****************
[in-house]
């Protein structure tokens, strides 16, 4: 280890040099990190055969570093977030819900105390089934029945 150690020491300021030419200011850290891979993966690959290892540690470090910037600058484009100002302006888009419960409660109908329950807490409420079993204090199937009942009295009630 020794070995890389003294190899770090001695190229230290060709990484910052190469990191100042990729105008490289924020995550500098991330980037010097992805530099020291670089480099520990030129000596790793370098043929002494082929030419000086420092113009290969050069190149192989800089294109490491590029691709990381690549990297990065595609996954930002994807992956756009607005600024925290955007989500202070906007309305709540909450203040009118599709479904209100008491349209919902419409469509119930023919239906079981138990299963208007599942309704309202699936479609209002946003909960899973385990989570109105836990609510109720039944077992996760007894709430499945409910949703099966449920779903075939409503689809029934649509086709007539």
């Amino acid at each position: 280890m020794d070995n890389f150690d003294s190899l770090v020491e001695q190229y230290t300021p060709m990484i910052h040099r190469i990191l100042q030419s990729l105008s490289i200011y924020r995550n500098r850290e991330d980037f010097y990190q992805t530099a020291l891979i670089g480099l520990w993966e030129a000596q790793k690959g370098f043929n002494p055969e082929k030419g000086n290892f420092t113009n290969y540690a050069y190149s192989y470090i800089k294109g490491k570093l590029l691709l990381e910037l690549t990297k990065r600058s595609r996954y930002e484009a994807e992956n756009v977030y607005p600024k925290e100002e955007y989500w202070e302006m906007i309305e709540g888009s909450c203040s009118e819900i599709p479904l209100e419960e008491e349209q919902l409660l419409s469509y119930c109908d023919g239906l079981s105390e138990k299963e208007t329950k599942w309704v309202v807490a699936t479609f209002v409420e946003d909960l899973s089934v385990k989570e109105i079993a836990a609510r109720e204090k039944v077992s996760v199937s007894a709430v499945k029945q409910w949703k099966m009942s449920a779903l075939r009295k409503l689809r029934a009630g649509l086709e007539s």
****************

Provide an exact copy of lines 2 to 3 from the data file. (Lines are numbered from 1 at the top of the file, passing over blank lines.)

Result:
């Protein structure tokens, strides 16, 4: 280890040099990190055969570093977030819900105390089934029945 150690020491300021030419200011850290891979993966690959290892540690470090910037600058484009100002302006888009419960409660109908329950807490409420079993204090199937009942009295009630 020794070995890389003294190899770090001695190229230290060709990484910052190469990191100042990729105008490289924020995550500098991330980037010097992805530099020291670089480099520990030129000596790793370098043929002494082929030419000086420092113009290969050069190149192989800089294109490491590029691709990381690549990297990065595609996954930002994807992956756009607005600024925290955007989500202070906007309305709540909450203040009118599709479904209100008491349209919902419409469509119930023919239906079981138990299963208007599942309704309202699936479609209002946003909960899973385990989570109105836990609510109720039944077992996760007894709430499945409910949703099966449920779903075939409503689809029934649509086709007539």
């Amino acid at each position: 280890m020794d070995n890389f150690d003294s190899l770090v020491e001695q190229y230290t300021p060709m990484i910052h040099r190469i990191l100042q030419s990729l105008s490289i200011y924020r995550n500098r850290e991330d980037f010097y990190q992805t530099a020291l891979i670089g480099l520990w993966e030129a000596q790793k690959g370098f043929n002494p055969e082929k030419g000086n290892f420092t113009n290969y540690a050069y190149s192989y470090i800089k294109g490491k570093l590029l691709l990381e910037l690549t990297k990065r600058s595609r996954y930002e484009a994807e992956n756009v977030y607005p600024k925290e100002e955007y989500w202070e302006m906007i309305e709540g888009s909450c203040s009118e819900i599709p479904l209100e419960e008491e349209q919902l409660l419409s469509y119930c109908d023919g239906l079981s105390e138990k299963e208007t329950k599942w309704v309202v807490a699936t479609f209002v409420e946003d909960l899973s089934v385990k989570e109105i079993a836990a609510r109720e204090k039944v077992s996760v199937s007894a709430v499945k029945q409910w949703k099966m009942s449920a779903l075939r009295k409503l689809r029934a009630g649509l086709e007539s």